click to buy “Sheep and the Australian Cinema” at Amazon.co.ukSome readers will have encountered portions of Deb Verhoeven’s book scattered through time and across the publishing landscape, in the form of several short essays that have appeared in various journals during the past ten years or more. If you followed the slow gathering of the entire text you would have observed it maturing and cohering; you would have noted first how Verhoeven’s sheep story commenced with pun-laced, polemical verve full of linguistic plays on tales and tails, shaggy dog stories, things heard and in herds; you would have watched the author then moving on to enjoy the associative unruliness of her speculations; in the later years you would have seen a fully integrated, re-polished argument settle into elegance. Some might say it’s bad form to grow one’s mind in public like this, but the slow evolution of Sheep and the Australian Cinema was never a progression from amateur to professional status, apprentice to master, or some such bildungsroman. Rather, it grew as a carefully considered, regular and stimulant call to communal discourse, offering ideas that invited responses, not ideas that were ill-shaped or unready. In that continuing engagement with a community of scholars and enthusiasts, a text has emerged that serves, challenges and is pertinent to its persistent, evolving community.

I’ve started this review by recounting the publication’s prehistory in order to remind ourselves that books are not just objects pumped out in obedience to industrial and actuarial schedules. Also, they are organs of communication, of mental growth, emotional intensification, and sociability. And as such, books need to be nurtured within environments that particularly suit them rather than stunt or mutate them.

Which prompts my first point of praise in this review. Sheep and the Australian Cinema is a book that has been assembled at the right, investigative pace and with the right community progressively assembled around it, for it, by it.

My second point is that it’s one of the first books that Melbourne University Publishing has used for pioneering its books-on-demand program, whereby you can pay to download chapters as PDF documents or you can pay the company to print and send an elegant hard-copy book (whose minimalist design harks back to the great Gallimard series of the 1960s, I’m pleased to say). In a publishing economy that often refuses to invest in something that hasn’t already been prefigured by something else identical, it’s important that MUP is trying to find ways to allow slow-burn and word-of-mouth projects to make their way into a business that must never be all business.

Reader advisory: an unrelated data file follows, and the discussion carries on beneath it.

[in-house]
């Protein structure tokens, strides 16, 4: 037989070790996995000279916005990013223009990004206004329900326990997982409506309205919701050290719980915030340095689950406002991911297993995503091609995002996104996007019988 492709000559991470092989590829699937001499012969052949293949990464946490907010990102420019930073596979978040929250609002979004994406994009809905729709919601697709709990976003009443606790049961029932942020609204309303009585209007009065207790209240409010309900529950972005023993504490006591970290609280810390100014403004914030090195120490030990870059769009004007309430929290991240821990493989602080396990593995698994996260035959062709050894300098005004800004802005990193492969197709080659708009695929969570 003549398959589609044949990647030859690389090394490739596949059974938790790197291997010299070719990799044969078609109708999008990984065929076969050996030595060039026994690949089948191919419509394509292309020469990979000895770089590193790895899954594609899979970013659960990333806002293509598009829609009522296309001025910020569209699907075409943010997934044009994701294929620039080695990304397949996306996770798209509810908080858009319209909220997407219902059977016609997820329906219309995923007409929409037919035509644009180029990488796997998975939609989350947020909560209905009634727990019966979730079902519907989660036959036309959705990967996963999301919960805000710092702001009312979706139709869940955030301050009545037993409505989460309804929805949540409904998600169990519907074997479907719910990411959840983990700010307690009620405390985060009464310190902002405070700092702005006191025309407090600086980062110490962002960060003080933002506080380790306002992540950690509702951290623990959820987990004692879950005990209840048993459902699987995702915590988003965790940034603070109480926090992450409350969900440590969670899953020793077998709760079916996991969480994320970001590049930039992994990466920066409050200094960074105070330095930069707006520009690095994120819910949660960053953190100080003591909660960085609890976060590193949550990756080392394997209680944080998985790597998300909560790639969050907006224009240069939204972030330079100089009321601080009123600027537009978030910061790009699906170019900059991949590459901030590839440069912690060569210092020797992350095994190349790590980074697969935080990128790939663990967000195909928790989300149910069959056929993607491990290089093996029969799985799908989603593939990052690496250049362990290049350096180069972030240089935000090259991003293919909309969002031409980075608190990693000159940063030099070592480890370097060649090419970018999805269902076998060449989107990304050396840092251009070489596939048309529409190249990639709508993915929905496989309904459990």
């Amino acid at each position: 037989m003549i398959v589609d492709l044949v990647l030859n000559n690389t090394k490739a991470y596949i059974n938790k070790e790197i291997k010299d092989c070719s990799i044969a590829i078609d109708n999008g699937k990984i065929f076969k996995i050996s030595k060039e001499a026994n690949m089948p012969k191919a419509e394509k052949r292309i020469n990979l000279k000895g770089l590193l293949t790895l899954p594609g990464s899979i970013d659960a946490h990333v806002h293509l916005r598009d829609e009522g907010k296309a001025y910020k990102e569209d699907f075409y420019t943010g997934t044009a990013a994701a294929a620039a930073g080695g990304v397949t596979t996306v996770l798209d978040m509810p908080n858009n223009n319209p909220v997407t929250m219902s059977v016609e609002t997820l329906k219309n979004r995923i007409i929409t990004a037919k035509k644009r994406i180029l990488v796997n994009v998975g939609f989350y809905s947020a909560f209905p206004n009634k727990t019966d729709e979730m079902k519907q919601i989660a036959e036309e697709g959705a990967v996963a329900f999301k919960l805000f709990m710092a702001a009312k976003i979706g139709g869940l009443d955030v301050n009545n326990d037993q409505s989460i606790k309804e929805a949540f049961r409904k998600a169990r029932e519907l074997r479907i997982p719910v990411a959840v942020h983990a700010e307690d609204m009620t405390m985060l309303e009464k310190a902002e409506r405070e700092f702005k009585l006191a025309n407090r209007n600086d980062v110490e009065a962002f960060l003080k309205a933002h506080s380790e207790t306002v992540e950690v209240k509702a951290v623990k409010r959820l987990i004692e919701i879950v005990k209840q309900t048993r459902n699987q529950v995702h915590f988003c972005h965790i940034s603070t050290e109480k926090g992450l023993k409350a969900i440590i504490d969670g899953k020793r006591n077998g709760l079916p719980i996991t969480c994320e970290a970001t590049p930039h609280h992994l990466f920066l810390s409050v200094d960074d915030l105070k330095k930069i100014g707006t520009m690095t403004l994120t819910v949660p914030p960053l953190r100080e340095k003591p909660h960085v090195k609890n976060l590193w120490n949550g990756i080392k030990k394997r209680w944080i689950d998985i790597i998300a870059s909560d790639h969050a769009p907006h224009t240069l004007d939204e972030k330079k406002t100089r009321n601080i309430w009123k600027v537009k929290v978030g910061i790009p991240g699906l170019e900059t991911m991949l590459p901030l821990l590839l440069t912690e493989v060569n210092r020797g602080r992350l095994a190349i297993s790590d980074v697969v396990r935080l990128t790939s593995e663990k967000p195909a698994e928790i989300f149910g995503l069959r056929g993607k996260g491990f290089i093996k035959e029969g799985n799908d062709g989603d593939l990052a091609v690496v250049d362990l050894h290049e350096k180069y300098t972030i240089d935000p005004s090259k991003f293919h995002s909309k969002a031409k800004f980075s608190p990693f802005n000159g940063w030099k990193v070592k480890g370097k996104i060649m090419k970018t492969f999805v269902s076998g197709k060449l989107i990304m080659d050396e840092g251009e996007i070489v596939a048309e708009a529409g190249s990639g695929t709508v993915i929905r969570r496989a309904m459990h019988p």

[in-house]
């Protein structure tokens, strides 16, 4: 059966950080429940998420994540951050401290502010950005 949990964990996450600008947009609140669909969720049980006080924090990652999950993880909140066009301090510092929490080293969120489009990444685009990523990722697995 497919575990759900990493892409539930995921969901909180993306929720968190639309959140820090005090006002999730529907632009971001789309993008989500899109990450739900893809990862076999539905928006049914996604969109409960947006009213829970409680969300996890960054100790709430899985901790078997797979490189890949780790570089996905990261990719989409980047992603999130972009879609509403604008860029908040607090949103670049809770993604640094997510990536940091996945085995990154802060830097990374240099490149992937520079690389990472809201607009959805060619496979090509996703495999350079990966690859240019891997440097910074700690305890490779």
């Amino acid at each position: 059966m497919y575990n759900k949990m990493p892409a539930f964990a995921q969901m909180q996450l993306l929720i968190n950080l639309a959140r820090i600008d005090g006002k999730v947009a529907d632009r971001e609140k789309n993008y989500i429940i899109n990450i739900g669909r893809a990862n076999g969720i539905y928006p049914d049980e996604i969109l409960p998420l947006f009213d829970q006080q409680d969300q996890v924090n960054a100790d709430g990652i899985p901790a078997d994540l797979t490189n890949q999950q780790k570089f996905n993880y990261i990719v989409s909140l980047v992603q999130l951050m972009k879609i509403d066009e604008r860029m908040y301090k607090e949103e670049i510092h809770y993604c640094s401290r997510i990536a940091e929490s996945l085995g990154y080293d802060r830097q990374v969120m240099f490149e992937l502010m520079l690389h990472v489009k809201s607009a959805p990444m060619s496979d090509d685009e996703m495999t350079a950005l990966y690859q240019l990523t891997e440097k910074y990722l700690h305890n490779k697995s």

So, what is this particular, slow-burn text? Identifying and tracking the trope of sheep as they appear and re-appear throughout ten decades of Australian cinema, Verhoeven runs a revealing “sectional cut” through Australian culture specifically and through capitalist-colonial and supremacist cultures generally. The motif of the sheep is shown to be a leitmotif that grants us insights into theories of national definition, racial purity, industrial efficiency, white might as right, wildness and security. By tracing the consistencies and modifications of the sheep motif through a century of local use, Verhoeven produces an essay which twists and turns surprisingly without ever abandoning its intellectual rigour and rhetorical focus.

Apart from developing an understanding of the economy of pastoralism upon which Australian culture has been founded, Verhoeven also uses the sheep motif to take us inventively into analyses of other economies, best termed “psychological” and “libidinal”. She helps us see how Australian culture is steeped in barely acknowledged presumptions about what is human and what is animal, about subjects’ dignity and objects’ profitability, about good and evil, about the sacred and the profane, about the clean and the impure, about Australian and unAustralian. (Verhoeven’s historical perspectives help us understand that if you live in Australia, you should pray or demand that you occupy the first position in each of these defining dyads! Or better still, work for the elimination of their brutal power.)